Seth Godin wrote a book a few years back which he gave away for free called The Idea Virus. The idea behind The Idea Virus was that you can massively grow your following/tribe/influence if you take your best content and make it free. Seth tested it with that book and he says that it really worked.


The key for us, insofar as creating a huge list goes, is that if we package our best content in creative ways, getting new customers to sign up to get it should be a no-brainer. 


For example, what about creating a free webinar? Above I mentioned the entrepreneur who created an opt-in list of a half a million people. Below I detail how he did it, but suffice it to say, that his main tool was a free webinar. He packaged his best content in a valuable form and gave it away. 


Other forms could be a video, or a Facebook Live or LinkedIn event, a podcast, and so on.


We have a great example from SCORE—one of the country’s leading small business associations. It regularly gets thousands of people to attend its free webinars. Of course, you have to opt in to attend. SCORE’s webinars are a great opt-in tool because the organization attracts top talent to present and the topics are almost always valuable…and they’re free!

Send out Notifications

This is a strategy that really works on ecommerce sites. Customers can be encouraged to opt in for any number of desired notifications: sales, coupons, opportunities to get reward points, etc.

Create Loyalty, Rewards and Referral Programs

These sorts of programs can definitely entice people to give you their email address, but only if there is real value in the program. “Real value” means members-only benefits like special sales, free gifts, exclusive events, private content, and so on.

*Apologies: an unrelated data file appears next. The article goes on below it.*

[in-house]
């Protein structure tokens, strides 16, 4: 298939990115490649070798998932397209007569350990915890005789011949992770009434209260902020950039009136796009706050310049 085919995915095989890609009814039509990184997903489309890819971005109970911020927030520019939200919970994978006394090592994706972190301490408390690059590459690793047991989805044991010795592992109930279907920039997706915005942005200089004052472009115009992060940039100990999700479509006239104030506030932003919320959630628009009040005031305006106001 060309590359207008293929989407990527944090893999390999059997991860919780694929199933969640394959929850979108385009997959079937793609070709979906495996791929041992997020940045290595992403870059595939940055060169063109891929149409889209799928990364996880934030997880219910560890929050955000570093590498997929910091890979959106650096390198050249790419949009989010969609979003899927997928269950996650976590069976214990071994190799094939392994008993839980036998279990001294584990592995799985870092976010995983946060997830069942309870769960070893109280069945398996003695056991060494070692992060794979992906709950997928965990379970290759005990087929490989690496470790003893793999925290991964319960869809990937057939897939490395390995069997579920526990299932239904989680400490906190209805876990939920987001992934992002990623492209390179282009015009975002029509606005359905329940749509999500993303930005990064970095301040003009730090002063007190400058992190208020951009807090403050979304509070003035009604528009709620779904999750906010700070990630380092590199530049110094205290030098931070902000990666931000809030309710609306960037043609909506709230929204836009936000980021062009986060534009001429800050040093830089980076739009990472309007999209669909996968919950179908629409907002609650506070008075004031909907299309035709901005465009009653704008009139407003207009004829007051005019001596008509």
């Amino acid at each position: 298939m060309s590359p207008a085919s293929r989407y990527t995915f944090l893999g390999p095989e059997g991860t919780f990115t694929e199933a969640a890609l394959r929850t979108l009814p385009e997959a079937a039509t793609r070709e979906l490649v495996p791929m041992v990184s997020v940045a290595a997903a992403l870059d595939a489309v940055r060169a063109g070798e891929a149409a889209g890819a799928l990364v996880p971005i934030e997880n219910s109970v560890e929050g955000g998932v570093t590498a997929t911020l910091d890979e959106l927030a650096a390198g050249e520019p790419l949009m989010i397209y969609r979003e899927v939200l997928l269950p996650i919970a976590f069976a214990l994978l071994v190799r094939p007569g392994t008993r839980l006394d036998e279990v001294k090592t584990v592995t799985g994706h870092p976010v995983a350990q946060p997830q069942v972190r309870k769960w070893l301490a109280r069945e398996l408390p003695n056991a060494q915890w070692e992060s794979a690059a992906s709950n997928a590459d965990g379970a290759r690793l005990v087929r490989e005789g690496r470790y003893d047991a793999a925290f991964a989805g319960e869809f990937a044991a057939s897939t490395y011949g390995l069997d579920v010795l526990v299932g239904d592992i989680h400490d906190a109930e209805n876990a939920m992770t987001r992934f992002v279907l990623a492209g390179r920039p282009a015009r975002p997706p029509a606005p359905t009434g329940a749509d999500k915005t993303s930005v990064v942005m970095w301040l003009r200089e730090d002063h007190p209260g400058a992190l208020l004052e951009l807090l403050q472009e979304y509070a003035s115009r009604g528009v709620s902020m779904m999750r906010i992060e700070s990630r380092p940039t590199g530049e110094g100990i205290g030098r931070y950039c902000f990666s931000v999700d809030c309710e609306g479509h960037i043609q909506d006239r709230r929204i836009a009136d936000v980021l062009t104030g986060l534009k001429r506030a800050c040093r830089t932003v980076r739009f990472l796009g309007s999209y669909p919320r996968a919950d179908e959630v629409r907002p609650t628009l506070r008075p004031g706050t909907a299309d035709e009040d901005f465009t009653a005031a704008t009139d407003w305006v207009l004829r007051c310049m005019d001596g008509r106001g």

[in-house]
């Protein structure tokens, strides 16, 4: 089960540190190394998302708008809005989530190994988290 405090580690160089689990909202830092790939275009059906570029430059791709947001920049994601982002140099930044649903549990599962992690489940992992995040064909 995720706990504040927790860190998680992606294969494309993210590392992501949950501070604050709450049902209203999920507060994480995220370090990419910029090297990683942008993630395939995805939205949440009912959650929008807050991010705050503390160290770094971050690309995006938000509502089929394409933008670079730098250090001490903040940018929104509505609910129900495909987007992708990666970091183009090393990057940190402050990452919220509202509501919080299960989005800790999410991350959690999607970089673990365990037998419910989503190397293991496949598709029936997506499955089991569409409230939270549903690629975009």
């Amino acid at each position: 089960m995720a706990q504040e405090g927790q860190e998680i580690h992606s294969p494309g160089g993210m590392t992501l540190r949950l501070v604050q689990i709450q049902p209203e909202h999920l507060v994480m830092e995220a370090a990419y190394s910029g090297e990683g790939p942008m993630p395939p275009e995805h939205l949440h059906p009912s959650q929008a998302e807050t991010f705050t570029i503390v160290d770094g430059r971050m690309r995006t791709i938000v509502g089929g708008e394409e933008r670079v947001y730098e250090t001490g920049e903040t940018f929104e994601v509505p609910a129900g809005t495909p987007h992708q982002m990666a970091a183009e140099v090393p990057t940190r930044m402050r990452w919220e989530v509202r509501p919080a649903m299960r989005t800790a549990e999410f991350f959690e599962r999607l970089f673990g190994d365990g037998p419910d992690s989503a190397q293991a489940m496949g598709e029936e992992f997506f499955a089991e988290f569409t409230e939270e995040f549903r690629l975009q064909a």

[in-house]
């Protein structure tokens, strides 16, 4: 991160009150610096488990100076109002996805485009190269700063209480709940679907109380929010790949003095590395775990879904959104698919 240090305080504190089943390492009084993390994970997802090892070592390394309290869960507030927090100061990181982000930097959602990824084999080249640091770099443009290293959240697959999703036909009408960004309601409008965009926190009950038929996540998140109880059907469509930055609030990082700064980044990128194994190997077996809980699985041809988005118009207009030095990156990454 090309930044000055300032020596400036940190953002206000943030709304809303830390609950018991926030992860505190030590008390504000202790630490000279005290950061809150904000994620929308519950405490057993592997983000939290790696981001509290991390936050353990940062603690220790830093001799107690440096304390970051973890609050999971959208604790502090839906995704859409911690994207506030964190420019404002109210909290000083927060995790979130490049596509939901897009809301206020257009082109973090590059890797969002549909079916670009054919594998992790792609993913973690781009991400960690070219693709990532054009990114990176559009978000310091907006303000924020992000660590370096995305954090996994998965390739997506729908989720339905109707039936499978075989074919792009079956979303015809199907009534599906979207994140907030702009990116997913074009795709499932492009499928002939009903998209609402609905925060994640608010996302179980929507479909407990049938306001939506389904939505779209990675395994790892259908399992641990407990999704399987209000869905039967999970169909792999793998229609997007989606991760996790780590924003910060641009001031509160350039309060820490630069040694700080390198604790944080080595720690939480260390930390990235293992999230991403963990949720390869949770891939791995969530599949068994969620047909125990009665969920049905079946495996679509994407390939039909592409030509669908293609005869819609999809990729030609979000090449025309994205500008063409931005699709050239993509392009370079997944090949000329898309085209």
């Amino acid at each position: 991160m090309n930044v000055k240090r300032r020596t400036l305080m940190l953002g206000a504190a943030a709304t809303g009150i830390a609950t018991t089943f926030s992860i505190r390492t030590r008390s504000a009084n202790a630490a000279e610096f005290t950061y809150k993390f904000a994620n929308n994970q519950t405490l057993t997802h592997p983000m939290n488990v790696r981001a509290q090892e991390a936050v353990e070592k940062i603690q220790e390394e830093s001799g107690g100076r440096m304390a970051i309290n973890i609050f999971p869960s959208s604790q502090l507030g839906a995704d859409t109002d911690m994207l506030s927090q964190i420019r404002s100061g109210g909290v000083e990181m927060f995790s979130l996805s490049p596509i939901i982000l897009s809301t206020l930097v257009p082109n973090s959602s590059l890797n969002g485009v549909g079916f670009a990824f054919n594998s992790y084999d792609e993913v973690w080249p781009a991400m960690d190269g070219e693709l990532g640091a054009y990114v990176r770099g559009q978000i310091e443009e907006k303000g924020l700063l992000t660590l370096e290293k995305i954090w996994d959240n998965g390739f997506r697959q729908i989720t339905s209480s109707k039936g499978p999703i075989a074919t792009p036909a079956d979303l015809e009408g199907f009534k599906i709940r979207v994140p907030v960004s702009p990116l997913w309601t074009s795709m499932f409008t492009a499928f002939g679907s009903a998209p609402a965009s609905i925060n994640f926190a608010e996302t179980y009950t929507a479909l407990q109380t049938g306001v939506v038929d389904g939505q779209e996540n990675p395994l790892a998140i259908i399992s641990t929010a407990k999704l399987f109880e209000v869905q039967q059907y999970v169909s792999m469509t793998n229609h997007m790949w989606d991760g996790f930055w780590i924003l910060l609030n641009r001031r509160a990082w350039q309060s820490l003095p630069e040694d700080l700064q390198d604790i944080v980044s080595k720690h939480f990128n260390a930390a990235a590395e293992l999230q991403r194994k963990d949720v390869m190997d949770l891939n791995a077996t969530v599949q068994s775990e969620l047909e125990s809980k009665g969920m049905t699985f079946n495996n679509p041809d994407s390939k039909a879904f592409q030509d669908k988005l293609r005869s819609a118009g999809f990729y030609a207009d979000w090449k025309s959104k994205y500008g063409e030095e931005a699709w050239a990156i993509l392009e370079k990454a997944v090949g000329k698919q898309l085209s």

In a recent blog, we discussed why referral programs can be such a valuable marketing tool. There are many reasons for this, but basically they are a two-fer. Not only are they a modern form of word-of-mouth advertising, but a well-designed program gives the referrer benefits they otherwise would not normally get. And because of that second point, they will happily opt in.


For example, Auto Zone offers a $20 reward after five qualifying purchases. Why does this work? People love to get free stuff, that’s why.

The Big Idea

Last year, I was on Facebook one night and saw another one of those infamous Facebook ads, except this one really caught my attention. It was an ad for a free webinar that promised to help me create a “massive email list.” Despite my skepticism, I was intrigued enough to click on it. I opted in in order to watch it (see?) and ended up watching the whole one-hour free webinar. This entrepreneur talked about how he had created a list of 500,000 and how that list was one of the keys to his business success. 


One important caveat is that he used that list wisely. He offered them tons of valuable, free content. New ideas. Growth strategies. And because of that, his open rate and clickthrough rates were very high. Accordingly, when he launched a new product or had a special or whatever, he could write to that list and because he had created such goodwill, they listened.


Imagine having 500,000 subscribers wanting to hear from you. Now that is a lead magnet! That is digital marketing on steroids.


The essential idea of his lead generation, email list building strategy was this:


Create a valuable freebie that would be of interest to potential new subscribers. It could be a webinar, an e-book, a whitepaper, etc.


Next, and this is key: you need to advertise that freebie on social media channels like Facebook, Instagram and Twitter—or wherever your customers are.


The ad (like the one I saw on Facebook), has to offer that free thing. You can then have people opt in at this point to get the freebie. The key is that the freebie has to be something they really want. I wanted to learn how to create a huge list so I opted in, but it could be almost anything. 


For example, Mashable offered free notifications for when the in-demand PlayStation 5 would be available. In this case, free notifications gave readers something they really wanted—early access to PS5 and so opting-in was something they would happily do.


Does this strategy work? You bet. I grew my list from a few thousand to 40,000 in a few months.